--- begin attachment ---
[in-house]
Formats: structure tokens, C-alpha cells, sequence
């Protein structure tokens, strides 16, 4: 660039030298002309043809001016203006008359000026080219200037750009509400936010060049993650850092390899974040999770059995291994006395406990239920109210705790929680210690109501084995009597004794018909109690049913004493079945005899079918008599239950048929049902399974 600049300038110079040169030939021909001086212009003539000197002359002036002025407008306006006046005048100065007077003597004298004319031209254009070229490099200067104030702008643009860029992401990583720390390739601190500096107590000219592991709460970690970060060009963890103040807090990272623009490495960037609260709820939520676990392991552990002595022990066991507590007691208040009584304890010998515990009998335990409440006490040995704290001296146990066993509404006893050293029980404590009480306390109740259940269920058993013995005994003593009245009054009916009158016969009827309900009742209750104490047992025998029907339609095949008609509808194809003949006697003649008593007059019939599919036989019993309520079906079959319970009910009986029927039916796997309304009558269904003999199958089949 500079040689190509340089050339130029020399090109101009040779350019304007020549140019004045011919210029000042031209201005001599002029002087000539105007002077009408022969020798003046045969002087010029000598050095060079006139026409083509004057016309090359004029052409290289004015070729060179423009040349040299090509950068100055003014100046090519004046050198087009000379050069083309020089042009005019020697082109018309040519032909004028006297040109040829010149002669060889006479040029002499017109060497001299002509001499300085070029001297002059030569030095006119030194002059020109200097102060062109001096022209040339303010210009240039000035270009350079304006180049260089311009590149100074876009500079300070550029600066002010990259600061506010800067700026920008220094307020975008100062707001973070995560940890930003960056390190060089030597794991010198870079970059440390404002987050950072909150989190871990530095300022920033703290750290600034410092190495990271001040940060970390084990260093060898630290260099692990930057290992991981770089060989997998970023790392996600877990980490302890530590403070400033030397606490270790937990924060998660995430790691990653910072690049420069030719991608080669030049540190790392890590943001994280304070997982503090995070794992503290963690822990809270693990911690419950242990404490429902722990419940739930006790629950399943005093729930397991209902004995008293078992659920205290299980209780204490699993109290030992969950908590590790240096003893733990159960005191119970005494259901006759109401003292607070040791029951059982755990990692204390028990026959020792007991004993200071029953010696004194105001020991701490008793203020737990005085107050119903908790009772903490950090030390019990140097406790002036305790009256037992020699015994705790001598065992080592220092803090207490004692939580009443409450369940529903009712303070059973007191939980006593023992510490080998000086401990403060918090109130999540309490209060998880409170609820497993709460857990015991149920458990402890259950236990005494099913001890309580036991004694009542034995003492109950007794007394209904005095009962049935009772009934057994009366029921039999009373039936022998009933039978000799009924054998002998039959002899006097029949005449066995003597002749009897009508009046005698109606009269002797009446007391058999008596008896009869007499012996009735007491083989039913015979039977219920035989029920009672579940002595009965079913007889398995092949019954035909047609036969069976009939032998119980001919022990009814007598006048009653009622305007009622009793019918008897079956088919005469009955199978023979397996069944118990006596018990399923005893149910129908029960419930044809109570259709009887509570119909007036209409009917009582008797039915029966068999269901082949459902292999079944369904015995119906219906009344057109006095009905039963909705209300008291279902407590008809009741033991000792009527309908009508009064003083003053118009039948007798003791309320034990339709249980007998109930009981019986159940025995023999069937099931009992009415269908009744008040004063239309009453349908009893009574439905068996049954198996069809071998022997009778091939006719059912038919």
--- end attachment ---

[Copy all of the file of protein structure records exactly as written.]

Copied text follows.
[in-house]
Formats: structure tokens, C-alpha cells, sequence
């Protein structure tokens, strides 16, 4: 660039030298002309043809001016203006008359000026080219200037750009509400936010060049993650850092390899974040999770059995291994006395406990239920109210705790929680210690109501084995009597004794018909109690049913004493079945005899079918008599239950048929049902399974 600049300038110079040169030939021909001086212009003539000197002359002036002025407008306006006046005048100065007077003597004298004319031209254009070229490099200067104030702008643009860029992401990583720390390739601190500096107590000219592991709460970690970060060009963890103040807090990272623009490495960037609260709820939520676990392991552990002595022990066991507590007691208040009584304890010998515990009998335990409440006490040995704290001296146990066993509404006893050293029980404590009480306390109740259940269920058993013995005994003593009245009054009916009158016969009827309900009742209750104490047992025998029907339609095949008609509808194809003949006697003649008593007059019939599919036989019993309520079906079959319970009910009986029927039916796997309304009558269904003999199958089949 500079040689190509340089050339130029020399090109101009040779350019304007020549140019004045011919210029000042031209201005001599002029002087000539105007002077009408022969020798003046045969002087010029000598050095060079006139026409083509004057016309090359004029052409290289004015070729060179423009040349040299090509950068100055003014100046090519004046050198087009000379050069083309020089042009005019020697082109018309040519032909004028006297040109040829010149002669060889006479040029002499017109060497001299002509001499300085070029001297002059030569030095006119030194002059020109200097102060062109001096022209040339303010210009240039000035270009350079304006180049260089311009590149100074876009500079300070550029600066002010990259600061506010800067700026920008220094307020975008100062707001973070995560940890930003960056390190060089030597794991010198870079970059440390404002987050950072909150989190871990530095300022920033703290750290600034410092190495990271001040940060970390084990260093060898630290260099692990930057290992991981770089060989997998970023790392996600877990980490302890530590403070400033030397606490270790937990924060998660995430790691990653910072690049420069030719991608080669030049540190790392890590943001994280304070997982503090995070794992503290963690822990809270693990911690419950242990404490429902722990419940739930006790629950399943005093729930397991209902004995008293078992659920205290299980209780204490699993109290030992969950908590590790240096003893733990159960005191119970005494259901006759109401003292607070040791029951059982755990990692204390028990026959020792007991004993200071029953010696004194105001020991701490008793203020737990005085107050119903908790009772903490950090030390019990140097406790002036305790009256037992020699015994705790001598065992080592220092803090207490004692939580009443409450369940529903009712303070059973007191939980006593023992510490080998000086401990403060918090109130999540309490209060998880409170609820497993709460857990015991149920458990402890259950236990005494099913001890309580036991004694009542034995003492109950007794007394209904005095009962049935009772009934057994009366029921039999009373039936022998009933039978000799009924054998002998039959002899006097029949005449066995003597002749009897009508009046005698109606009269002797009446007391058999008596008896009869007499012996009735007491083989039913015979039977219920035989029920009672579940002595009965079913007889398995092949019954035909047609036969069976009939032998119980001919022990009814007598006048009653009622305007009622009793019918008897079956088919005469009955199978023979397996069944118990006596018990399923005893149910129908029960419930044809109570259709009887509570119909007036209409009917009582008797039915029966068999269901082949459902292999079944369904015995119906219906009344057109006095009905039963909705209300008291279902407590008809009741033991000792009527309908009508009064003083003053118009039948007798003791309320034990339709249980007998109930009981019986159940025995023999069937099931009992009415269908009744008040004063239309009453349908009893009574439905068996049954198996069809071998022997009778091939006719059912038919």